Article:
Posted Sept. 24, 2008 – In dramatic fashion, the U.S. Supreme Court Tuesday night halted the execution of Troy Anthony Davis, the 39-year-old Georgia man whose life everybody from the Rev. Al Sharpton to Pope Benedict XVI had pleaded with the state to spare.
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The NAACP, Amnesty International, South African Nobel Prize-winner Archbishop Desmond Tutu and a host of other international human rights leaders and organizations had argued that it was the state of Georgia, and the United States in general, that actually was on trial. Although convicted in 1991 of killing a 27-year-old Savannah, Ga., police officer and sentenced to die by lethal injection, several of the prosecution’s lead witnesses have since recanted their stories, leaving the state with a conspicuously flimsy case to justify execution. There had been no murder weapon tying Davis to the shooting death of Officer Mark Allen McPhail, no fingerprints and not a single drop of DNA. The NAACP had said that Georgia would be guilty of perpetrating a modern-day lynching if it carried out Davis’ death sentence.
With less than two hours before Davis was to be put to death, the condemned man’s family, friends and supporters learned that the nation’s highest court had spared Davis’ life – at least temporarily. According to The Associated Press, many of those who had fought for many years for a new trial cried, cheered and danced outside the Georgia Diagnostic and Classification Prison in Jackson (where they had gathered to comfort one another in the event of his execution) after learning of the Supreme Court’s decision, which followed two days of rejections – by the state Board of Paroles and Pardons and the Georgia Supreme Court. “I’ve been praying for this moment forever,” said Davis’s sister and most outspoken proponent, Martina Correia. Davis’ mother, Virginia Davis, said God had answered their prayers.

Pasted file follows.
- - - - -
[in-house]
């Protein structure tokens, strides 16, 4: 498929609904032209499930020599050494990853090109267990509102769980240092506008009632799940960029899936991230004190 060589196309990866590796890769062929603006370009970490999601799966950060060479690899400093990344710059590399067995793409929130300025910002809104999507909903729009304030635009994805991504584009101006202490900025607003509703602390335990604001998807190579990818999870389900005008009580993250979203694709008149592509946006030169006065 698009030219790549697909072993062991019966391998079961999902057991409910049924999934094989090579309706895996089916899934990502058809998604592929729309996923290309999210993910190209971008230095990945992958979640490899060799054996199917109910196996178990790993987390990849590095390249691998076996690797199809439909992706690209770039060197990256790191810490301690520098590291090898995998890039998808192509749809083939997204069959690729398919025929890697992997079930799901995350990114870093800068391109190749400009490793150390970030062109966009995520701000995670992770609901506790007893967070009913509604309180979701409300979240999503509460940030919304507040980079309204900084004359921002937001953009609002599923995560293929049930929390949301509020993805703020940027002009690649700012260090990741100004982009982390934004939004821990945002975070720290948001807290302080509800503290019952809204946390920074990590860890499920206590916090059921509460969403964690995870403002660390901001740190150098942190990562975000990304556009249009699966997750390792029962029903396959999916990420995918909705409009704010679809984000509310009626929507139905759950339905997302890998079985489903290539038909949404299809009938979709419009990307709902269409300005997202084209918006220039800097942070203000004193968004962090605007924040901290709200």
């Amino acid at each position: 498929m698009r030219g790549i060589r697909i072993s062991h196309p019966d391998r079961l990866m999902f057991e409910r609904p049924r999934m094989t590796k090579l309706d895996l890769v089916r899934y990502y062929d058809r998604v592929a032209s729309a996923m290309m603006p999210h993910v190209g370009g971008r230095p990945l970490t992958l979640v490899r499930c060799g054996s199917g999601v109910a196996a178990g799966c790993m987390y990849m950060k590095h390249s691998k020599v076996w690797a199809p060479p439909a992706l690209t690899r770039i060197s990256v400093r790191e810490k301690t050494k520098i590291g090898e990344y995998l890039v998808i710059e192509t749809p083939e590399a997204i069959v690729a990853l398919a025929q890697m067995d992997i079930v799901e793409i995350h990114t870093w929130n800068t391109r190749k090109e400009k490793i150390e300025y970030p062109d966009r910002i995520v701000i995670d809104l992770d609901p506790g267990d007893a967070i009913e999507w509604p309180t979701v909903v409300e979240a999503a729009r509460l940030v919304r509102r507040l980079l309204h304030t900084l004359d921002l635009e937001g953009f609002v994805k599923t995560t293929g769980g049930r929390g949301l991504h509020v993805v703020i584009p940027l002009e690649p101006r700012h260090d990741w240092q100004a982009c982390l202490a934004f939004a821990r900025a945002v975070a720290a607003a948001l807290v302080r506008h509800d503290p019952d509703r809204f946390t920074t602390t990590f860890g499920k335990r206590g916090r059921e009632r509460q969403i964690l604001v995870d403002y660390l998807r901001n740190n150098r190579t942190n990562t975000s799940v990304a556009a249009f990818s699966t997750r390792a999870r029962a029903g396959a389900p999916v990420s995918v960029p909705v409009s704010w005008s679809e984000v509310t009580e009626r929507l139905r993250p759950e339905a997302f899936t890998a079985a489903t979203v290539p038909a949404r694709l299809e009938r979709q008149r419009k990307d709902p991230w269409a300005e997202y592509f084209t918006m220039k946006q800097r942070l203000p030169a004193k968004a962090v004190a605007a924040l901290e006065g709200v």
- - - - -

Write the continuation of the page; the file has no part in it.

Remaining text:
But everybody’s prayers weren’t answered as 7 p.m. came and went and Davis was still alive. The slain officer’s sister, Annelie Reaves, said her family was outraged. “It should have happened today,” she said, “but justice will be served.”
This was the second time in two years that Davis slipped the proverbial hangman’s noose. In 2007, the state Board of Pardons and Paroles stayed his execution with less than a day left before he was to die. On Monday the U.S. Supreme Court justices will meet to decide whether to hear Davis’ appeal of a ruling issued by the Georgia Supreme Court in March. In that 4-3 decision, the state Supreme Court rejected Davis’ bid for a new trial or a court hearing to present new evidence. In its order, AP reports, the U.S. Supreme Court said if the justices decline to hear Davis’ case, “this stay shall terminate automatically.” If the court agrees to hear the case, the stay will remain in force until the high court issues its ultimate ruling.
“One week may not seem like a long time, but when you have only two hours to live it’s a lifetime,” the Rev. Al Sharpton said.
Did the Supreme Court do the right thing. Do you think his life will be spared permanently? Have your say by click on "Discuss Now," on the upper right.
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